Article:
Zika fever, considered as an emerging disease of arboviral origin, because of its expanding geographic area, is known as a benign infection usually presenting as an influenza-like illness with cutaneous rash. So far, Zika virus infection has never led to hospitalisation. We describe the first case of Guillain-Barré syndrome (GBS) occurring immediately after a Zika virus infection, during the current Zika and type 1 and 3 dengue fever co-epidemics in French Polynesia.
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PMID: 24626205 | Free Full Text
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Old 02-08-2016, 12:38 PM   #47
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So far, Zika virus infection has never led to hospitalisation.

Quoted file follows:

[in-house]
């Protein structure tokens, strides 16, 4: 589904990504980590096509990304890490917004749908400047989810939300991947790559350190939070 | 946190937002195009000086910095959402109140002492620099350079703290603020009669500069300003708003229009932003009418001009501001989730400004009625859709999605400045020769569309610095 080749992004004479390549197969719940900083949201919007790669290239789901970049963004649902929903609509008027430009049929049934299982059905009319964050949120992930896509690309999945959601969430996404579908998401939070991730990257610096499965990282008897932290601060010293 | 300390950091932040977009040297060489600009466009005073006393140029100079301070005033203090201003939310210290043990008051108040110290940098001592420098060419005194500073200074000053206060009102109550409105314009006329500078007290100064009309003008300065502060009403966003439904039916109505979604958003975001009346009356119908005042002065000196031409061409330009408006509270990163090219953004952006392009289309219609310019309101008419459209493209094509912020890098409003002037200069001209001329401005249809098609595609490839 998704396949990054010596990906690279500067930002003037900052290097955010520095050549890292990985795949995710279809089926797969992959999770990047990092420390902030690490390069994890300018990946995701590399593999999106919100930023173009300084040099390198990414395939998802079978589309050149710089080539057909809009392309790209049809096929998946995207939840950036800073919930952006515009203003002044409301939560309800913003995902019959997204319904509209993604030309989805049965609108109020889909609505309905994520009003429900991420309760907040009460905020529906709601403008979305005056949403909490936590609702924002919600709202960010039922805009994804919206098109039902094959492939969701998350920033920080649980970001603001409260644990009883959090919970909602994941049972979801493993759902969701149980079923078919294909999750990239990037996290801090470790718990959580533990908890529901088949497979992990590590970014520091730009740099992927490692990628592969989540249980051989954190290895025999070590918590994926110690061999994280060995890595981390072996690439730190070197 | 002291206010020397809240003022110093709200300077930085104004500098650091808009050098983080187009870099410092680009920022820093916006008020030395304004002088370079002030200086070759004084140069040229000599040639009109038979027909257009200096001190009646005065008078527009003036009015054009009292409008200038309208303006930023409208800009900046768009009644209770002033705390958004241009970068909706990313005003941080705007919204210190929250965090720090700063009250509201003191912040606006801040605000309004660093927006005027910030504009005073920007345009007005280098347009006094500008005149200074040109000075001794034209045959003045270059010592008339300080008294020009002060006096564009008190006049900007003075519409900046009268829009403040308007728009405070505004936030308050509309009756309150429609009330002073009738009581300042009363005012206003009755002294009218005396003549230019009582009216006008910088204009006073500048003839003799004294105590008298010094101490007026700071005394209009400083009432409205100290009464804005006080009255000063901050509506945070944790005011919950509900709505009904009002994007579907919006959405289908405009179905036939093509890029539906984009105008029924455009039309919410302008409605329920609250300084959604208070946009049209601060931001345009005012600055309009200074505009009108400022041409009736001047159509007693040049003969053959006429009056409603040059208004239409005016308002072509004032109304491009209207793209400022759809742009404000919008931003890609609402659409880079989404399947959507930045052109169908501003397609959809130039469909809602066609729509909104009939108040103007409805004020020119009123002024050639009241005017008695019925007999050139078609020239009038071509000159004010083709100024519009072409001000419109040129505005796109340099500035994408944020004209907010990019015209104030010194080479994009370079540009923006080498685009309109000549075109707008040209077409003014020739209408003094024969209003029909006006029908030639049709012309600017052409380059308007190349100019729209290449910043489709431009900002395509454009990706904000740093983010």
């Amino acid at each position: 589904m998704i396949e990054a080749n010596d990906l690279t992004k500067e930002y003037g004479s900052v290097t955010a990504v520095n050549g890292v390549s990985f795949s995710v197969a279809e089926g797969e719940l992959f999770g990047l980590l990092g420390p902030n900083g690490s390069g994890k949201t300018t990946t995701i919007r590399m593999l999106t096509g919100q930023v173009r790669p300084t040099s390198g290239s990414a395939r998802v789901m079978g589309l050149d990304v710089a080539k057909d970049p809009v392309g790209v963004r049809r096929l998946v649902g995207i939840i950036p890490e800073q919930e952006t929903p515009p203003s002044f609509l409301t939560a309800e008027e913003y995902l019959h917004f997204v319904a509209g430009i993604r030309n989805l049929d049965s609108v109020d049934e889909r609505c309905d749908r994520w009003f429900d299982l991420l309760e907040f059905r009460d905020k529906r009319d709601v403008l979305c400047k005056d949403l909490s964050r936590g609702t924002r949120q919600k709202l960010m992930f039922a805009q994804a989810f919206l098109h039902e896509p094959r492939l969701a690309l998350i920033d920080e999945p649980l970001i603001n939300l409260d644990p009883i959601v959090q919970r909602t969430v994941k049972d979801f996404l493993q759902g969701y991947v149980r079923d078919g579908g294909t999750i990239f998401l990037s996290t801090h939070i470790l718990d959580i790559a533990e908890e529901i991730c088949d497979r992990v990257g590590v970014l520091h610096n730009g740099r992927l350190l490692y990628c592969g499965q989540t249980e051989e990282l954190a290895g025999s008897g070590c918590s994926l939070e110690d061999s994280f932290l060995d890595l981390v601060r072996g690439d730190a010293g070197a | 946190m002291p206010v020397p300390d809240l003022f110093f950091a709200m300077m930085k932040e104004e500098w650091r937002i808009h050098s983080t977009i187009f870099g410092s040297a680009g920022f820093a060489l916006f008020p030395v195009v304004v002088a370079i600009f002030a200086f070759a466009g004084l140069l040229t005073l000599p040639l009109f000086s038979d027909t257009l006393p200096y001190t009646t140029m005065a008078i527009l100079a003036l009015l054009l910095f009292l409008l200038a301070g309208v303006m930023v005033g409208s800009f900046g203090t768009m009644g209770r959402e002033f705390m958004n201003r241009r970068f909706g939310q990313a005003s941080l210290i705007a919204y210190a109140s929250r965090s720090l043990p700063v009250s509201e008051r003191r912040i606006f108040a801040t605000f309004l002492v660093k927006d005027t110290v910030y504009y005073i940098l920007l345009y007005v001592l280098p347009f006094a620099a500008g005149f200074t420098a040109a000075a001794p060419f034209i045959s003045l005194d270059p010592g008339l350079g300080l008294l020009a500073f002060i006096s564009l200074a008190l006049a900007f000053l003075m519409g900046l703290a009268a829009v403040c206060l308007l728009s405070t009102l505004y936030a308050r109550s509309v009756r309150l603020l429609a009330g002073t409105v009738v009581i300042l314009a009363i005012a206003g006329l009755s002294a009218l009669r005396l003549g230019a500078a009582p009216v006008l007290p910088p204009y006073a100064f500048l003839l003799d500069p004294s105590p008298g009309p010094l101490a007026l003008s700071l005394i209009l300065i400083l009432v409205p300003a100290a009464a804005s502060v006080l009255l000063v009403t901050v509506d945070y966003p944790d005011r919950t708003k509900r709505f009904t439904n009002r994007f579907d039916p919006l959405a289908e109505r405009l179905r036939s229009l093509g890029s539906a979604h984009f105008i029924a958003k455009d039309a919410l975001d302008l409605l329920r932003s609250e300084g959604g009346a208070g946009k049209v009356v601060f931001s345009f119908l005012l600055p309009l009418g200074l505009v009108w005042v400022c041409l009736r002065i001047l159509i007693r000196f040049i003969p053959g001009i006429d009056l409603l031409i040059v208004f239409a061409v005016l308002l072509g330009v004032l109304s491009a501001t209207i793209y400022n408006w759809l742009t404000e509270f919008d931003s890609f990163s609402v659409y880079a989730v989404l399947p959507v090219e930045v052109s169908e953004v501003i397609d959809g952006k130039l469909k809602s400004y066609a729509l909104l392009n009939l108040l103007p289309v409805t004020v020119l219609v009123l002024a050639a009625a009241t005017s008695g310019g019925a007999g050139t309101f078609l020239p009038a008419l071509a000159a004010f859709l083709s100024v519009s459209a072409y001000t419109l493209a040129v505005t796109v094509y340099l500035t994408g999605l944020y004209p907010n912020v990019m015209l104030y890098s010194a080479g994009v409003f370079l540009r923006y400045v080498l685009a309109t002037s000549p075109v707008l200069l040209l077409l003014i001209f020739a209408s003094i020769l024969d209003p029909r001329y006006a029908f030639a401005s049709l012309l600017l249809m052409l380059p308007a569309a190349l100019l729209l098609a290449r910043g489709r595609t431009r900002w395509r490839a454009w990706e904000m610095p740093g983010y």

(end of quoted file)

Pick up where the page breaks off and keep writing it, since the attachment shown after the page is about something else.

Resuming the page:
I'd guess this has changed a bit.

Thanks for going to the time and trouble to bring us jabberers a bit more knowledge. Very professional on your part.
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Old 02-08-2016, 01:05 PM   #48
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I'd guess this has changed a bit.

Thanks for going to the time and trouble to bring us jabberers a bit more knowledge. Very professional on your part.
I would suggest he update himself for his practice in case he has someone return from the area with they symptoms.
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Old 02-10-2016, 05:40 AM   #49
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CDC has raised alert to highest level with Obama requesting several billion for illegal immigration reform and assisting inner city youth - oops I meant fighting the Zika virus.